Trish withdrew her grandmother's trinket (Be specific about what it is and how it can be under her shirt.) from under her shirt. It dangled on the long chain she (Confusing pronoun use. Does this refer to Trish or Grammy?) wore around her neck. Sunlight shimmered on the intricate scrollwork so delicately woven around the inner crystal. The inner scrolls affixed (Affixed doesn't seem like quite the right word here; it almost makes the wording awkward. I needed to read through the sentence twice to put it together.) to the outer casing in such a way to allow the inner scrolls to turn one way while the outer scrolls the other. (Consider simplifying the description. To heavy on description is more likely to confuse a reader than to help. They may have to read a few times to visualize; never interrupt the flow of the narration.) She fondled the talisman lovingly, keeping it from spinning.

These first words do a great job of grounding the reader in the scene. Important things to remember about the first few paragraphs -- unfair as it may be, this is where your reader decides if they will keep reading or put it down. If these paragraphs grab them, they will read on. If not, your book gets put down.
Some things Gennifer Albin touched on in her "class" at WriteOnCon:
* Tension! This doesn't always mean action or make or break stakes, but something that pushes the reader onward, some kind of conflict.
* Make each word count. Keep important things -- stuff that grounds the reader, but not too much exposition. Be flowery in your first drafts, get out what you want to be said. When you revise cut, cut, cut. Keep what is important, toss what isn't.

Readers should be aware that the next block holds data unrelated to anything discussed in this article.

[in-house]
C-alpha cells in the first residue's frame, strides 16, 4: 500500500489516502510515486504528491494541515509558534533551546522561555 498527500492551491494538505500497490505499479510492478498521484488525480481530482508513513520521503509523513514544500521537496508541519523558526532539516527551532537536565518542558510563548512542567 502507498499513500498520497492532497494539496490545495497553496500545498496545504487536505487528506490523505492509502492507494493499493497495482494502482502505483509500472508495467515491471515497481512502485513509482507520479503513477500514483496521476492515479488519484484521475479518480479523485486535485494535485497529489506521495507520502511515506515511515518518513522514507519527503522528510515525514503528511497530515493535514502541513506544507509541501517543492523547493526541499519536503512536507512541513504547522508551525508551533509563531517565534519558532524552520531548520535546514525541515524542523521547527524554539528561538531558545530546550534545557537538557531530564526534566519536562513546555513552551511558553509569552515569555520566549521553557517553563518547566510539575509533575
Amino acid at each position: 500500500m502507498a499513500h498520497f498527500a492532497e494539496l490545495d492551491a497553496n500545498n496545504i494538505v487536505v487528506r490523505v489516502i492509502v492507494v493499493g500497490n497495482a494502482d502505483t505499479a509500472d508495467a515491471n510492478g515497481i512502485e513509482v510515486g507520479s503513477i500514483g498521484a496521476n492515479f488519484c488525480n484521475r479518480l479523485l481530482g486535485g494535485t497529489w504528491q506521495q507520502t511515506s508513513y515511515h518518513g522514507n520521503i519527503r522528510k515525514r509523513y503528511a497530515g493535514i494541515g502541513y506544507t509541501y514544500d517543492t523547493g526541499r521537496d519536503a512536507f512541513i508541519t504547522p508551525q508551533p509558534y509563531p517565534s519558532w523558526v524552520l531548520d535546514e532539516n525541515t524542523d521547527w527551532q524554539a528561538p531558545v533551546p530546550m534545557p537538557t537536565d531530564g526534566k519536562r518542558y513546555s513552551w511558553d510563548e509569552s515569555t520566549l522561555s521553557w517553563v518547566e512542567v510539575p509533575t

*Make your descriptions pack punch. Keep them informative but concise.

Help out and comment below. Please remember to keep your comments respectful and consider the author and his/her willingness to participate. (Psst. Thank you, Victim #1!)

Shauna Gonzalez's first novel DARK DAYS OF PROMISE will be released by Desert Breeze Publishing on September 21, 2012.

Are you interested? Use the Contact Me page to send your first three-hundred words or your query letter for critique. Be brave!


  1. Nice critique overall, I think. I like the comment about using "saw" and POV. That's something I'll take a look at in my own writing. I always say "cross your heart and hope to die," too, but I wouldn't be thrown off by the difference. I think it works well to characterize the grandmother.

  2. I have nothing to add to Ranee's terrific critique. Tough as Kevlar and thorough, as always. Way to go, Shauna for being the first public victim!

  3. Good critique. There are several suggestions that have me going back to my manuscript and reworking it. You are doing a great thing. Thank you for taking the time to help us aspiring authors.

  4. Thank you all for dropping by!


About Me!

I've been writing since I was old enough to grasp a crayon--my grandma even has an early copy of a "book" I made her. I have a bachelor's degree in history from the University of Wyoming and will (hopefully) soon be starting a graduate program in English. When I'm not breaking up impromptu UFC fights in the living room or losing miserably to my boys at Uno, I'm ... well, writing or editing, of course! I'm married to my best friend, and we have three rambunctious but simply amazing little boys.